Scene at VW's PR department (dramatization.)
Rule number one during a crisis is “total clarity and honesty” as UK-based PR consultant and former lawyer Chris Shaw just said. Actually, that should be the ROE even during peacetime, but never mind. Being brutally open and honest is not a matter of morals, but of expediency. Volkswagen’s PR still needs to learn a rule that helped Ford, Toyota, Johnson & Johnson and more survive their live-threatening crises. Volkswagen is in the midst of a “grave crisis” as Martin Winterkorn said before he left, but Volkswagen’s PR machine is still producing clouds of toxic vapor.
Volkswagen confirmed that cheater software is in 11 million diesel cars worldwide, and that the chameleon code was used to dupe emissions tests in the USA (a process called FTP75.) So far, so bad.
When asked by the U.K. magazine Autocar whether cheat software was employed during New European Driving Cycle (NEDC) testing, a spokesman for VW cranked up a smoke machine that already was in high gear in the past days.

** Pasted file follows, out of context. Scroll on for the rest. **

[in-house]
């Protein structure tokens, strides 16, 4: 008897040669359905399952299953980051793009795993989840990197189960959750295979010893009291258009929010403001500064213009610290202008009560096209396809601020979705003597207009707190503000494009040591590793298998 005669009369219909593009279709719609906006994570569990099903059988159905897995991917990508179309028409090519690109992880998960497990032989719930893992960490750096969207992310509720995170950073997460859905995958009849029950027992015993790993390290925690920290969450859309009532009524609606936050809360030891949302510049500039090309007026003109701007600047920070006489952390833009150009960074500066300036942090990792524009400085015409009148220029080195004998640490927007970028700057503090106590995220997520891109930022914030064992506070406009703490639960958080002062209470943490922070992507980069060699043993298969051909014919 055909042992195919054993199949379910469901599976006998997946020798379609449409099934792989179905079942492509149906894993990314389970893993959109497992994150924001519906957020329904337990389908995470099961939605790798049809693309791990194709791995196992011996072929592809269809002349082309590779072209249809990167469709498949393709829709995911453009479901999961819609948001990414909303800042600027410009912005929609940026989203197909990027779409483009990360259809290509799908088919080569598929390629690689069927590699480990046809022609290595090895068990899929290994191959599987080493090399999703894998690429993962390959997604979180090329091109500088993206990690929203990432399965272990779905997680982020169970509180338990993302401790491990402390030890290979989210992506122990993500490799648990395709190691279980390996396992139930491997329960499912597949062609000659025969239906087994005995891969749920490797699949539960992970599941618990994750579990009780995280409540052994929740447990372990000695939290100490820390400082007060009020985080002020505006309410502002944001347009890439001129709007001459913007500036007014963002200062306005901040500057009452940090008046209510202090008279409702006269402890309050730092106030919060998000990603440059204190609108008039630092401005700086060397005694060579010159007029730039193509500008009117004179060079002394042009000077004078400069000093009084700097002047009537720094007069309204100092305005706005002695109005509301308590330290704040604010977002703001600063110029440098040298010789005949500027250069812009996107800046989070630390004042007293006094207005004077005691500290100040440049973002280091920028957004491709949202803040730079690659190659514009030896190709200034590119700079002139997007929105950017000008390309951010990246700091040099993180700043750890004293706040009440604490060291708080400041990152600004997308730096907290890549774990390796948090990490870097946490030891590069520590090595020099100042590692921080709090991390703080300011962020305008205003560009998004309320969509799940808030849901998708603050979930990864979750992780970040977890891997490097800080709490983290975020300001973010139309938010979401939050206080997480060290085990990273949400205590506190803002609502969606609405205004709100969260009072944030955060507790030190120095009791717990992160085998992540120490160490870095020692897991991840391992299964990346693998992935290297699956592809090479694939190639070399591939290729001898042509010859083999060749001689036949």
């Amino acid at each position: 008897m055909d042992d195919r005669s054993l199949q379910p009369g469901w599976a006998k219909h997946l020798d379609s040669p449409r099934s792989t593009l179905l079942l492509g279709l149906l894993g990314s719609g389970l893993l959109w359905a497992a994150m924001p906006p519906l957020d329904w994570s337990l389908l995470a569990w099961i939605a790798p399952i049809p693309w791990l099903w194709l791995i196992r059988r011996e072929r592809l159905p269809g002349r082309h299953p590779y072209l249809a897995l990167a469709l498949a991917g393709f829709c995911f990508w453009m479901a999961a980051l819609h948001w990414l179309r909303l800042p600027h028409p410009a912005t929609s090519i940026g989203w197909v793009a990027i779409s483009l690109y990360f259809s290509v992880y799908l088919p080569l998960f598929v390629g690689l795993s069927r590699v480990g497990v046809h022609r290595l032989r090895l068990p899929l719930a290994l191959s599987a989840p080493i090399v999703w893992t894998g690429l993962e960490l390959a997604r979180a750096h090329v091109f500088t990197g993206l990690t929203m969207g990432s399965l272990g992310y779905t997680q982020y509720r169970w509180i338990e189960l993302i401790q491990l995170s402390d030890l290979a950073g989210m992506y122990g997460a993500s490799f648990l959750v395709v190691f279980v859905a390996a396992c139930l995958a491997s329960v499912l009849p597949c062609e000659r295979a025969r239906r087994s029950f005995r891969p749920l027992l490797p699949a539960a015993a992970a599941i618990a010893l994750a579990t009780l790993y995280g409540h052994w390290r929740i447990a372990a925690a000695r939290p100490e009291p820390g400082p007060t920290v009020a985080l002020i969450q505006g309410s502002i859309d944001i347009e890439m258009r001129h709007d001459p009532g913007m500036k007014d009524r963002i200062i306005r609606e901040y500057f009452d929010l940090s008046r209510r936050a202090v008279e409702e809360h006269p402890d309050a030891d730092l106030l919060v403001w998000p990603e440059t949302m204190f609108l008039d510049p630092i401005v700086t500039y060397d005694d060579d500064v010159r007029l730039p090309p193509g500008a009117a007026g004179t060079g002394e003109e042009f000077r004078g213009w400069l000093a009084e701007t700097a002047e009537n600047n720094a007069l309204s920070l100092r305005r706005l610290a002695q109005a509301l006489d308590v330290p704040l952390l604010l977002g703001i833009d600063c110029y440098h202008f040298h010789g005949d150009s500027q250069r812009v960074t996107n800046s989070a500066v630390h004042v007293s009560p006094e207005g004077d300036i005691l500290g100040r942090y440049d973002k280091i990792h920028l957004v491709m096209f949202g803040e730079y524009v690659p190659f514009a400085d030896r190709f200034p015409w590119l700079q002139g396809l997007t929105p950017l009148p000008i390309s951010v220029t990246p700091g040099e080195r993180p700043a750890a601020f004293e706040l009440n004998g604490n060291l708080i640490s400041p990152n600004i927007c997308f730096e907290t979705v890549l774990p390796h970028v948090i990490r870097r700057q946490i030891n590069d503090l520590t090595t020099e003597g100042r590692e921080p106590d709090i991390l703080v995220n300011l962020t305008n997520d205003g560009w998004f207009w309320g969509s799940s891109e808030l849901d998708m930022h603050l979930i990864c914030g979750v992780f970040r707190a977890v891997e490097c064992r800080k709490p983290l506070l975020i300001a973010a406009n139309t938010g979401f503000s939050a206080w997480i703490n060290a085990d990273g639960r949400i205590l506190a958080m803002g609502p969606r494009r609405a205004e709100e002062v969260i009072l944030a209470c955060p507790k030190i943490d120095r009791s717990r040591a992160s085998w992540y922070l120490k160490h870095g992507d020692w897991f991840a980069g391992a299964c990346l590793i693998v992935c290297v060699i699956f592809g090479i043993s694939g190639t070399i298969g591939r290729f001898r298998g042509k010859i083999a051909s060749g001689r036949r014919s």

The spokesman said: “We can’t comment whether the software for the FTP75 was on specific cars used in European tests, simply because at this time, we are preparing an accurate list of models with EA189 engines. We don’t have the answer for each specific car yet.”
Give me a break. Volkswagen knows EXACTLY which models used the EA189. Claiming you don’t know what’s written in the catalog is unmitigated bovine bowel movement. Also, each test is 100% documented, and filed, temperature, humidity, phase of the moon. This is Volkswagen, where we joked that before files are shredded, four copies are being made. Also, VW can’t shake the bad habit of giving elaborate answers to questions that weren’t asked. Autocar didn’t ask whether the FTP75 software was used in Europe. They wanted to know whether cheater software was used during EU tests. If you don’t want to incriminate yourself, VW, simply say “no comment.”
When Autocar’s Chief Editor Jim Holder sent me a link to his story, I recommended to him that absent of clear answers, we have no other choice than to assume that Volkswagen cheated on all EU tests of cars with the EA189. An assumption that probably is much closer to the truth than the spokesman.
When Winterkorn left, he stated that the “the process of clarification and transparency must continue. This is the only way to win back trust.”
Apparently, this belated revelation has already been forgotten. Who listens to a disgraced CEO anyway?